Friday, February 17, 2012

Growth and Optimism Abound in Brazil

Today's guest post is from Mary Lynn Fayoumi CAE, SPHR, GPHR

Mary Lynn Fayoumi
Late last year, I had the opportunity to spend a week in the exciting country of Brazil as part of a Society for Human Resources Management (SHRM)-sponsored Executive HR Exchange program. The seasoned group of over twenty professionals I had the privilege to travel with represented a broad array of American and international organizations from many industries and geographic locations. Combined we represented over $53 billion in revenue, 184,000 employees, oversight of almost 1,000 HR practitioners and more than 500 years of HR experience. Our common desire was to experience first-hand the transformation that is taking place in Brazil in order to better understand the business climate and more specifically, the Human Resources practices and priorities of the largest economy in Latin America.

Having been in a number of developing countries during my travels, my first impression was that Brazil does not fit in this category anymore and also does not have much in common with the other BRIC nations (Russia, India and China). While there are still significant challenges with infrastructure, poverty, corruption and racial inequality, there are signs everywhere that things are changing quickly, and optimism abounds. As Brazil prepares to host two major world events, the FIFA World Cup in 2014 and the Olympics in 2016 (for which Chicago competed), there is a determination to present Brazil in a whole new light to the world as an intriguing, progressive and safe place to visit. In both Rio de Janeiro, which is well known for its beautiful beaches and annual pre-Lenten Carnival celebration, and São Paulo, the third largest city in the world, I was highly impressed with the openness of the people, the national pride that exists and the vibrancy that seems to permeate this country that is growing rapidly in sophistication and opportunity.

Given that this was a business exchange, we spent much of our time visiting companies. Three of the six corporate visits were to organizations familiar to most American business people: HP, FedEx and ChemTech, a division of the large German multi-national Siemens. The other three visits were to employers very familiar to most Brazilians. Rede Globo (Globe Network), most well-known for its Portuguese telenovellas, a popular hybrid between our soap operas and a TV mini-series, but also known as a leader in news and all things media, hosted us for an entire day at their studios, where we brushed shoulders with a few Brazilian actors. Natura, a multi-national cosmetics and personal hygiene company (somewhat like Avon or Arbonne), also welcomed us at their breathtaking corporate headquarters campus which was built in concert with its focus on the environment. Having been on hundreds of plant tours over the years, their sophisticated, automated and spotless manufacturing facilities were best in class.  Finally, we spent time with the HR team at the flagship store of Magazine Luiza, Brazil’s largest big box retailer with over 700 stores, which has rapidly expanded through acquisitions of smaller stores in various regions of Brazil.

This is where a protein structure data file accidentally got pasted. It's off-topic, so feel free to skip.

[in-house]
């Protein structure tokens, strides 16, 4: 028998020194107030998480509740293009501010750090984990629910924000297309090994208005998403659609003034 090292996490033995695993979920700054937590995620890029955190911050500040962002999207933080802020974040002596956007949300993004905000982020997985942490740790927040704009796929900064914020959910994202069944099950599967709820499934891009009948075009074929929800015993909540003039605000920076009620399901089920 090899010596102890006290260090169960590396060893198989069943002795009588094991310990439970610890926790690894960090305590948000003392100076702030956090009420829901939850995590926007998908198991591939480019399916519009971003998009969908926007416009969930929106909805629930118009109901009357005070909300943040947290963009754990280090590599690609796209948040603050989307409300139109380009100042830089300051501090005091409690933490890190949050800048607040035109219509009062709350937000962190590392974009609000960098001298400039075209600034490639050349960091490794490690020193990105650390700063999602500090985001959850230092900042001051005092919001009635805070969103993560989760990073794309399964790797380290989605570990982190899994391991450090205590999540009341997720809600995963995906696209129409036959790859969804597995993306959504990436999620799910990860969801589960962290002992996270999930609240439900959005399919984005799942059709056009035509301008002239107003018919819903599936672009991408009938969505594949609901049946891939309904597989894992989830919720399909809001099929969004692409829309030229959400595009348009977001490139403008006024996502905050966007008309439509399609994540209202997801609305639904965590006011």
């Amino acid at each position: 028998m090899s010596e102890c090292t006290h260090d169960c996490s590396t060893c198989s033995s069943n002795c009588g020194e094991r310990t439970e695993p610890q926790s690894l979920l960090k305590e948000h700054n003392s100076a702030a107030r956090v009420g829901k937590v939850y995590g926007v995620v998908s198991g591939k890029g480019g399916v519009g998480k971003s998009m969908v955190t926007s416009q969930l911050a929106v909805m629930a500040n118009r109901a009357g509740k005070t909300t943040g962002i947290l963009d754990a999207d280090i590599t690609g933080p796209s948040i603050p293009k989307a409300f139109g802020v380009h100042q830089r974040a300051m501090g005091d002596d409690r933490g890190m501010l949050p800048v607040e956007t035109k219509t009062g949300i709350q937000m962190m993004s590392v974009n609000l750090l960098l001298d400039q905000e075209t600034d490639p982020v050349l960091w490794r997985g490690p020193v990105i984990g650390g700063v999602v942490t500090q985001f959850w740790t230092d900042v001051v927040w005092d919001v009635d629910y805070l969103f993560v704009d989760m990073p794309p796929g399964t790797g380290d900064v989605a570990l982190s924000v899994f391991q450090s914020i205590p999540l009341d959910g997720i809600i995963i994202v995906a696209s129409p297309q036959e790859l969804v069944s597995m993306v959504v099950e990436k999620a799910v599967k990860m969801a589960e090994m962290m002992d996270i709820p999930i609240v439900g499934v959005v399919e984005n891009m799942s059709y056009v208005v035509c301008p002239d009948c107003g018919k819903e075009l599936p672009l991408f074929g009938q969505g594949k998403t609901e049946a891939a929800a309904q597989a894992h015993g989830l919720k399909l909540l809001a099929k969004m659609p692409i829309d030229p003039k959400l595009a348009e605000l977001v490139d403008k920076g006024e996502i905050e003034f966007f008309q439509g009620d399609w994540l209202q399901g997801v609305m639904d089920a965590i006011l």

During every visit, we were provided a thorough and enthusiastic company overview often delivered by the CEO, president or general manager. Then, the HR team would take over and share their structure, priorities, practices and challenges. It was abundantly clear that while HR regulations stemming from the 1940s might be out-dated, HR in thriving businesses is by necessity very current and seen as integral to organizational success. Something that struck our entire delegation as unique and important was that all of the companies we visited stressed their values as core to achieving their mission and finding the right “fit” for talent to help them drive their goals. In contrast, I doubt that a visit to six American companies would all start with a presentation featuring values. In addition, we learned that relationships are essential in Brazil and much care and consideration is given to building strong and lasting bonds before jumping into business. The patience required to get to know each other and make assessments as to potential connections can be frustrating for Americans who like to move things along quickly and get right down to discussing the business at hand.

As part of our visit, we also took time to take in some of Brazil’s breathtaking sites, including Copacabana Beach, Sugarloaf Mountain, Christ the Redeemer on Corcovado Mountain and the Tijuca rainforest. Of course, I also fell in love with the great Brazilian music, the mouthwatering array of fresh fruit, the coconut water served fresh out of the shell, the delectable desserts and the warm-hearted people. Overall, the trip was worth every minute and real (Brazilian currency) as I came back with a much greater understanding of why so many companies and many of our members are headed to Brazil. It is truly a beautiful place with much untapped potential in the midst of a rapid transformation. Definitely, it is a place to keep our eyes on in the years to come.

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